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Jean-Pascal Tricoire, Schneider Electric S.E. - Chairman & CEO [24]

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Look, on software, I would leave that question to AVEVA because it has been -- they are the center of gravity of what we do here. For what we do specifically at Schneider, we keep launching new advisors, new modules, new services. Some work, some don't work. We A/B test and we develop. But it has been a good story. Don't forget that in software also, as we go to more subscription, there is some pressure in the long term, speaking for what we see at Schneider, due to the business model, while our presence in the market is really increasing.

On the systems, frankly, I'm not sure I relate completely to what you say. Because we knew that this year, in 2019, would be more dense in systems and services, which is happening, and we reported it. The great news is that I think we've worked hard, and sometimes it's been really hard for us, on the professional execution on our systems, that we are putting some pressure on our margin. And we see here systems and services growing, but at the same time, profitability is improving, which means that gradually -- not gradually, but we are now on top of the way to execute on systems, which in our jargon, are projects on electrical equipment. So expect us to be selective on what we do on projects. But clearly, as the cycle is moving to more late-cycle part, it's more dense in projects. And there, the quality of execution and the quality of the setup is really important.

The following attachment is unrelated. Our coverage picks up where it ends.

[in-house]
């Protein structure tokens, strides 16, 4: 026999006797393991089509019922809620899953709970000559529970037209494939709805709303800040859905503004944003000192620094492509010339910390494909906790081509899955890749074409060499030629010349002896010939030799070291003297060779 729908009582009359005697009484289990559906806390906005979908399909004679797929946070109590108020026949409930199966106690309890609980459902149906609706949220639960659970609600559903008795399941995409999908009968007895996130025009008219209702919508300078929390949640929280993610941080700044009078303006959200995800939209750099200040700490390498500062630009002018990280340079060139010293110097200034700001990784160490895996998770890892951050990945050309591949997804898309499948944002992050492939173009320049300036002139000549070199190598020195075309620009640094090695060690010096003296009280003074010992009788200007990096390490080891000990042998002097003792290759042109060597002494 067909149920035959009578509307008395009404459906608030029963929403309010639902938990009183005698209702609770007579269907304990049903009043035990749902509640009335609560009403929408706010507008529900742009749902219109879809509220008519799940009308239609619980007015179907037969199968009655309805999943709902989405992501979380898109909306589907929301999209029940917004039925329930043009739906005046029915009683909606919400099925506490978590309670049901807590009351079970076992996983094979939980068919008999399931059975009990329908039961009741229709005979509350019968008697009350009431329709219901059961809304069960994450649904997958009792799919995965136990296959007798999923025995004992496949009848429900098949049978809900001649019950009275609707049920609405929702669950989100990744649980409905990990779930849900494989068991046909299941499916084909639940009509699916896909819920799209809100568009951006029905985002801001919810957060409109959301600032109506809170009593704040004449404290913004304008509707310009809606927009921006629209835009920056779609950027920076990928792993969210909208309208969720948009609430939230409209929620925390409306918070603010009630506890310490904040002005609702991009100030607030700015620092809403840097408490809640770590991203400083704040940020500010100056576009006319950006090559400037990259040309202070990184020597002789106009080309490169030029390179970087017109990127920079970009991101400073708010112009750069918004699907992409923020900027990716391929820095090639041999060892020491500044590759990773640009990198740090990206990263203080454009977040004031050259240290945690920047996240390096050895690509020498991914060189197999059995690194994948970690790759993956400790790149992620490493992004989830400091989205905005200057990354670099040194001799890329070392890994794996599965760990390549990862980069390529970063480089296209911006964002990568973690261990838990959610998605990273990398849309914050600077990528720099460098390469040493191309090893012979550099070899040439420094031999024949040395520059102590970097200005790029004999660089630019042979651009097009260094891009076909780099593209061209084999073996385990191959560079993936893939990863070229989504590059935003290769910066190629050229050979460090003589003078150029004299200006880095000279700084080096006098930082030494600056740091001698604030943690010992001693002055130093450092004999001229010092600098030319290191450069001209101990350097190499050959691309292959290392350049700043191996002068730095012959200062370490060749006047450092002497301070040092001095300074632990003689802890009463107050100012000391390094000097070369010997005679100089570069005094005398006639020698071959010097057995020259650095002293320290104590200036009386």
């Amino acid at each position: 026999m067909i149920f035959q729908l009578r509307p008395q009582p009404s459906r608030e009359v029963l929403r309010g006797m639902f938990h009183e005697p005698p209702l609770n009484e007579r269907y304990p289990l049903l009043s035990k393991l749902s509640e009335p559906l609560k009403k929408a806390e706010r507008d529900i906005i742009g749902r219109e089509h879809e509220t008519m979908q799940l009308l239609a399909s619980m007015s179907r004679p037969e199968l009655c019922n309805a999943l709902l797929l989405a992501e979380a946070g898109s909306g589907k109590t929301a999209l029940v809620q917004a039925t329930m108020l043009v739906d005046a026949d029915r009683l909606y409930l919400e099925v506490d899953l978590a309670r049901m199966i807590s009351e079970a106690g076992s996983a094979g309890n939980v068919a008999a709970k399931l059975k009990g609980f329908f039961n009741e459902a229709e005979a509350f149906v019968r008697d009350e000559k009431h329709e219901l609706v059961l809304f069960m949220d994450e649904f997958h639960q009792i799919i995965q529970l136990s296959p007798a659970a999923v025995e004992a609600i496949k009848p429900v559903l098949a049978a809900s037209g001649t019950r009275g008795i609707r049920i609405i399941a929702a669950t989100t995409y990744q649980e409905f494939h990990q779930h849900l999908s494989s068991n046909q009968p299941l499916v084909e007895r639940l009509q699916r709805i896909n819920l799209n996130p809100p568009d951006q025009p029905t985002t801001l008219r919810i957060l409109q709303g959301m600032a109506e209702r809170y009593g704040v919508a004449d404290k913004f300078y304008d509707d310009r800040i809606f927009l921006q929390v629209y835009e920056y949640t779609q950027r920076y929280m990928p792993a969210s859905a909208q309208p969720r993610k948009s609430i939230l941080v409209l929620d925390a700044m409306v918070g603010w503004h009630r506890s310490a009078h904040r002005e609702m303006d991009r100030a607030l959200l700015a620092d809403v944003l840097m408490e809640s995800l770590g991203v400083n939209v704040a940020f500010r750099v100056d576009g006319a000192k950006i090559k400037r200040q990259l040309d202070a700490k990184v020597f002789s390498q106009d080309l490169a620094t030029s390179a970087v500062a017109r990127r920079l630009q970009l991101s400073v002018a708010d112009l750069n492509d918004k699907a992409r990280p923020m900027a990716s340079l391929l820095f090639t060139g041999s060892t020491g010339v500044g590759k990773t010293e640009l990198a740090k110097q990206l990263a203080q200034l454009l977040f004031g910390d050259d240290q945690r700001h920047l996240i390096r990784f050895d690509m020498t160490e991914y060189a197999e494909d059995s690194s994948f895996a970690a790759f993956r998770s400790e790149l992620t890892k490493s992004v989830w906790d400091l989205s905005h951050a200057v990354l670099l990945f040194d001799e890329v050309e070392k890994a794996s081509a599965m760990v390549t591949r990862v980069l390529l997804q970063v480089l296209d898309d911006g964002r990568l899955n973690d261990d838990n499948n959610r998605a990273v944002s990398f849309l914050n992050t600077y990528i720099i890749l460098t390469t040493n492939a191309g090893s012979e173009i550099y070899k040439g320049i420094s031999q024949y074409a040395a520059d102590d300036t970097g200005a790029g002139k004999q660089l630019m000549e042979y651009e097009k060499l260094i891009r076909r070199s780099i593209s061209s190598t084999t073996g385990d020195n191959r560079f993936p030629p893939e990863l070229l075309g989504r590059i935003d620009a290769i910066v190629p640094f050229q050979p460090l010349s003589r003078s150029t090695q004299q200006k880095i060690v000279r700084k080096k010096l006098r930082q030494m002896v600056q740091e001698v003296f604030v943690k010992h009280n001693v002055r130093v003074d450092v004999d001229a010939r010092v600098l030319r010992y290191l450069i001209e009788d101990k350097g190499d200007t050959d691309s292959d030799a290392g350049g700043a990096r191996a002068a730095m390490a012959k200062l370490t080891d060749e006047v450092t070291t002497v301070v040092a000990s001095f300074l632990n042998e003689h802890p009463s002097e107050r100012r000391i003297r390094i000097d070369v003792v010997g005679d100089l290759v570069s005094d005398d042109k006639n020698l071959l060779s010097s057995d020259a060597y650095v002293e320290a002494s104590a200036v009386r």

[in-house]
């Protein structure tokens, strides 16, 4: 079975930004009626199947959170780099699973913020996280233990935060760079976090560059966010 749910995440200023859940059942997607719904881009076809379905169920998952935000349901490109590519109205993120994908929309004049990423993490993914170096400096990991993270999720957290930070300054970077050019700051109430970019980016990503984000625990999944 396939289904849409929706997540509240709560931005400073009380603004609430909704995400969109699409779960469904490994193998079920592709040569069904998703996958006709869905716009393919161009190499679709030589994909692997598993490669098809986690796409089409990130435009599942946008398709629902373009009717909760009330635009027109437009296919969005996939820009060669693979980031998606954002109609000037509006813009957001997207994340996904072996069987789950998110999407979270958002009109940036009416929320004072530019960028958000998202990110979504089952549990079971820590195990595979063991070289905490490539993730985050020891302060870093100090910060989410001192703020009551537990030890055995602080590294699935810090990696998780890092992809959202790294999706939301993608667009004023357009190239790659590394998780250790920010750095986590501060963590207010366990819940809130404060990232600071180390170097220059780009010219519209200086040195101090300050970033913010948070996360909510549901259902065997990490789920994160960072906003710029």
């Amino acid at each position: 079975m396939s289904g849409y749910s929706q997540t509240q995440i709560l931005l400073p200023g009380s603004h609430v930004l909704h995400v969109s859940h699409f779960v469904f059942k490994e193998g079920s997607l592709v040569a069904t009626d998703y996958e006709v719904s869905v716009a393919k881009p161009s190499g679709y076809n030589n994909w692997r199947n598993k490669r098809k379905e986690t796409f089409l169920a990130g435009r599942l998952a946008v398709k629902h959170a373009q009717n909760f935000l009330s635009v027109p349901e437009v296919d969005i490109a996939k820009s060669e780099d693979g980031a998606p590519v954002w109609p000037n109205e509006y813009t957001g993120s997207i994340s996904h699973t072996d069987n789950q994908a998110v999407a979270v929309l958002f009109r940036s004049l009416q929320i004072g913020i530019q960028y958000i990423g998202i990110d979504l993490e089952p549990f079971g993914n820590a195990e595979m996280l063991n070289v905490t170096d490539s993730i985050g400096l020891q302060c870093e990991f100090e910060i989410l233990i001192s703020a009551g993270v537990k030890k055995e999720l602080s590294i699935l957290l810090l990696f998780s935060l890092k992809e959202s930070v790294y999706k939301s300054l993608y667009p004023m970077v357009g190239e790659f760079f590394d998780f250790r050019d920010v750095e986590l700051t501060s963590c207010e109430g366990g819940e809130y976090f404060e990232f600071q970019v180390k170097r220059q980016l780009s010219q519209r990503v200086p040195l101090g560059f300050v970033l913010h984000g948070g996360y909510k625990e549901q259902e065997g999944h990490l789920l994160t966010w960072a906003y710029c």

One thing that I want to mention also, but we mentioned it during our CMD, in this process of improving the execution of projects, we leverage more and more our network of partners and associate them to the execution of projects. So this is where the network of partners we develop around products is really helping to do projects in a more efficient manner and in a more local manner.

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Operator [25]

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Our next question comes from Alasdair Leslie of Societe Generale.

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Alasdair Leslie, Societe Generale Cross Asset Research - Equity Analyst [26]

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Just a question on mix and the EBITA bridge and your comment there on expect it to have an increased negative impact in the second half. I just wondered if you could help us calibrate that increase a little bit. Will it be materially different to the first half? I think that actually came in a little bit better than I expected. And I was just wondering if there's anything specific coming out of the backlog that would significantly move that mix line in H2?

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Emmanuel Babeau, Schneider Electric S.E. - Deputy CEO & CFO [27]